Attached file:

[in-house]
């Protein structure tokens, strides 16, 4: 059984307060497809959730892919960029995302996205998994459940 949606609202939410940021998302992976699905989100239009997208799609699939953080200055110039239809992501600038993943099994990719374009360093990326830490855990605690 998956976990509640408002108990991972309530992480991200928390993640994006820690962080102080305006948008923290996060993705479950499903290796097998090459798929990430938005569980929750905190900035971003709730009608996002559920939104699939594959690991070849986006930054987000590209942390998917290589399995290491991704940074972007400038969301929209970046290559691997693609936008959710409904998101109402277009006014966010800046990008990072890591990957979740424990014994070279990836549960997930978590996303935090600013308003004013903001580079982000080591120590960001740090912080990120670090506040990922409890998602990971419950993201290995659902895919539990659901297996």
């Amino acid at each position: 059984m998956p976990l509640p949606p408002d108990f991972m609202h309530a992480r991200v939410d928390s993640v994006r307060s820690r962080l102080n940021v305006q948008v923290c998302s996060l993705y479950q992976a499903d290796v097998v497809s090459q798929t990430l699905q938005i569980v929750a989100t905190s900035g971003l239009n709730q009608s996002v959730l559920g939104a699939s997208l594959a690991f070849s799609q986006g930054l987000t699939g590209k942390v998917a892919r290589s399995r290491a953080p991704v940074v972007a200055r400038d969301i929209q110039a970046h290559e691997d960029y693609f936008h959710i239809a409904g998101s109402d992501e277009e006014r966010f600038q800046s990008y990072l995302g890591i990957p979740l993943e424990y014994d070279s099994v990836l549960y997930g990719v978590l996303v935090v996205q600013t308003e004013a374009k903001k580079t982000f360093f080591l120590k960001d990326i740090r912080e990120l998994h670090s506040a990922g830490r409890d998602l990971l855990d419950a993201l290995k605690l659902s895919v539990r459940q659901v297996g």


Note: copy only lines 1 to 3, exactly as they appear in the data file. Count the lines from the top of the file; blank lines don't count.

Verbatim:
[in-house]
């Protein structure tokens, strides 16, 4: 059984307060497809959730892919960029995302996205998994459940 949606609202939410940021998302992976699905989100239009997208799609699939953080200055110039239809992501600038993943099994990719374009360093990326830490855990605690 998956976990509640408002108990991972309530992480991200928390993640994006820690962080102080305006948008923290996060993705479950499903290796097998090459798929990430938005569980929750905190900035971003709730009608996002559920939104699939594959690991070849986006930054987000590209942390998917290589399995290491991704940074972007400038969301929209970046290559691997693609936008959710409904998101109402277009006014966010800046990008990072890591990957979740424990014994070279990836549960997930978590996303935090600013308003004013903001580079982000080591120590960001740090912080990120670090506040990922409890998602990971419950993201290995659902895919539990659901297996």
């Amino acid at each position: 059984m998956p976990l509640p949606p408002d108990f991972m609202h309530a992480r991200v939410d928390s993640v994006r307060s820690r962080l102080n940021v305006q948008v923290c998302s996060l993705y479950q992976a499903d290796v097998v497809s090459q798929t990430l699905q938005i569980v929750a989100t905190s900035g971003l239009n709730q009608s996002v959730l559920g939104a699939s997208l594959a690991f070849s799609q986006g930054l987000t699939g590209k942390v998917a892919r290589s399995r290491a953080p991704v940074v972007a200055r400038d969301i929209q110039a970046h290559e691997d960029y693609f936008h959710i239809a409904g998101s109402d992501e277009e006014r966010f600038q800046s990008y990072l995302g890591i990957p979740l993943e424990y014994d070279s099994v990836l549960y997930g990719v978590l996303v935090v996205q600013t308003e004013a374009k903001k580079t982000f360093f080591l120590k960001d990326i740090r912080e990120l998994h670090s506040a990922g830490r409890d998602l990971l855990d419950a993201l290995k605690l659902s895919v539990r459940q659901v297996g």